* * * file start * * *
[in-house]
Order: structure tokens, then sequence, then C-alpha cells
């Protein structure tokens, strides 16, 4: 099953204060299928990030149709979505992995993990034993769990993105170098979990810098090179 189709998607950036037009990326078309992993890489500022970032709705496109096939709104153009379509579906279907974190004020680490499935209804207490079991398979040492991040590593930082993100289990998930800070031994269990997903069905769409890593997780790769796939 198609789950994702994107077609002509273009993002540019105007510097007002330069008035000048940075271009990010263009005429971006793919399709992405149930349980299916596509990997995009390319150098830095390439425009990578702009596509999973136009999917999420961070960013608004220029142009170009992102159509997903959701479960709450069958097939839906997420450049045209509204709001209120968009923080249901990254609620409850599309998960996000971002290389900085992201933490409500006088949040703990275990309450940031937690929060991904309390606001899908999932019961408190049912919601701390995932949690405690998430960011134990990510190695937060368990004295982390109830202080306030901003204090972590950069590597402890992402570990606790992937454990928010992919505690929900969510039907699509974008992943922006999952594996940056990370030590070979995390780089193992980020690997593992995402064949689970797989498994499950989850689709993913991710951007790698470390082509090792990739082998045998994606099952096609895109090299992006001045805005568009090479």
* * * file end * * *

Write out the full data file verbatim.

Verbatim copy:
[in-house]
Order: structure tokens, then sequence, then C-alpha cells
């Protein structure tokens, strides 16, 4: 099953204060299928990030149709979505992995993990034993769990993105170098979990810098090179 189709998607950036037009990326078309992993890489500022970032709705496109096939709104153009379509579906279907974190004020680490499935209804207490079991398979040492991040590593930082993100289990998930800070031994269990997903069905769409890593997780790769796939 198609789950994702994107077609002509273009993002540019105007510097007002330069008035000048940075271009990010263009005429971006793919399709992405149930349980299916596509990997995009390319150098830095390439425009990578702009596509999973136009999917999420961070960013608004220029142009170009992102159509997903959701479960709450069958097939839906997420450049045209509204709001209120968009923080249901990254609620409850599309998960996000971002290389900085992201933490409500006088949040703990275990309450940031937690929060991904309390606001899908999932019961408190049912919601701390995932949690405690998430960011134990990510190695937060368990004295982390109830202080306030901003204090972590950069590597402890992402570990606790992937454990928010992919505690929900969510039907699509974008992943922006999952594996940056990370030590070979995390780089193992980020690997593992995402064949689970797989498994499950989850689709993913991710951007790698470390082509090792990739082998045998994606099952096609895109090299992006001045805005568009090479």